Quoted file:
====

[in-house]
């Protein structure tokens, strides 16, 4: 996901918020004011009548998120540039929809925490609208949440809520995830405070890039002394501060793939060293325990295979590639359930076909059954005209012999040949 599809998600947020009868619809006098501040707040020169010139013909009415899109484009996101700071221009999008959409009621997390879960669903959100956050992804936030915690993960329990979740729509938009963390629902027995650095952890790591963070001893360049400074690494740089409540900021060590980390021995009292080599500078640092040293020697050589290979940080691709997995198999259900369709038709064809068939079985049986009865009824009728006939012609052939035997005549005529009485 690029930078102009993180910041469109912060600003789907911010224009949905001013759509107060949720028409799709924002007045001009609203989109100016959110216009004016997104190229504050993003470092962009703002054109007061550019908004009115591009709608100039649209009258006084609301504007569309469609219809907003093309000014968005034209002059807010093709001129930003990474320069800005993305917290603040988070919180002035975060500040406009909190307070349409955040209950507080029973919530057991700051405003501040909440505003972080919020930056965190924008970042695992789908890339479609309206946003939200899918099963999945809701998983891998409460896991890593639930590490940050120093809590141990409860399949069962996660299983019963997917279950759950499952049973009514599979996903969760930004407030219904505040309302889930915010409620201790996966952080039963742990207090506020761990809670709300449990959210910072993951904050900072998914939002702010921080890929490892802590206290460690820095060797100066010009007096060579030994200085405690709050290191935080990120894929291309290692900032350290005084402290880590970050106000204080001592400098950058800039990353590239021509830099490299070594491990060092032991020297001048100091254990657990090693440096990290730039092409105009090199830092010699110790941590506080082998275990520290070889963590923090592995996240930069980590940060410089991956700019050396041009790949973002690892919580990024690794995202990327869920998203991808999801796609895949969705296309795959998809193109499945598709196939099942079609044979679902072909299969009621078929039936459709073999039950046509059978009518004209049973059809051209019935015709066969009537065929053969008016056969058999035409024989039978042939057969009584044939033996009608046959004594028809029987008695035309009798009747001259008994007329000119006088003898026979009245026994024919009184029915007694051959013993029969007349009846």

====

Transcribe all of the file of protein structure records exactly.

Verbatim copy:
[in-house]
């Protein structure tokens, strides 16, 4: 996901918020004011009548998120540039929809925490609208949440809520995830405070890039002394501060793939060293325990295979590639359930076909059954005209012999040949 599809998600947020009868619809006098501040707040020169010139013909009415899109484009996101700071221009999008959409009621997390879960669903959100956050992804936030915690993960329990979740729509938009963390629902027995650095952890790591963070001893360049400074690494740089409540900021060590980390021995009292080599500078640092040293020697050589290979940080691709997995198999259900369709038709064809068939079985049986009865009824009728006939012609052939035997005549005529009485 690029930078102009993180910041469109912060600003789907911010224009949905001013759509107060949720028409799709924002007045001009609203989109100016959110216009004016997104190229504050993003470092962009703002054109007061550019908004009115591009709608100039649209009258006084609301504007569309469609219809907003093309000014968005034209002059807010093709001129930003990474320069800005993305917290603040988070919180002035975060500040406009909190307070349409955040209950507080029973919530057991700051405003501040909440505003972080919020930056965190924008970042695992789908890339479609309206946003939200899918099963999945809701998983891998409460896991890593639930590490940050120093809590141990409860399949069962996660299983019963997917279950759950499952049973009514599979996903969760930004407030219904505040309302889930915010409620201790996966952080039963742990207090506020761990809670709300449990959210910072993951904050900072998914939002702010921080890929490892802590206290460690820095060797100066010009007096060579030994200085405690709050290191935080990120894929291309290692900032350290005084402290880590970050106000204080001592400098950058800039990353590239021509830099490299070594491990060092032991020297001048100091254990657990090693440096990290730039092409105009090199830092010699110790941590506080082998275990520290070889963590923090592995996240930069980590940060410089991956700019050396041009790949973002690892919580990024690794995202990327869920998203991808999801796609895949969705296309795959998809193109499945598709196939099942079609044979679902072909299969009621078929039936459709073999039950046509059978009518004209049973059809051209019935015709066969009537065929053969008016056969058999035409024989039978042939057969009584044939033996009608046959004594028809029987008695035309009798009747001259008994007329000119006088003898026979009245026994024919009184029915007694051959013993029969007349009846």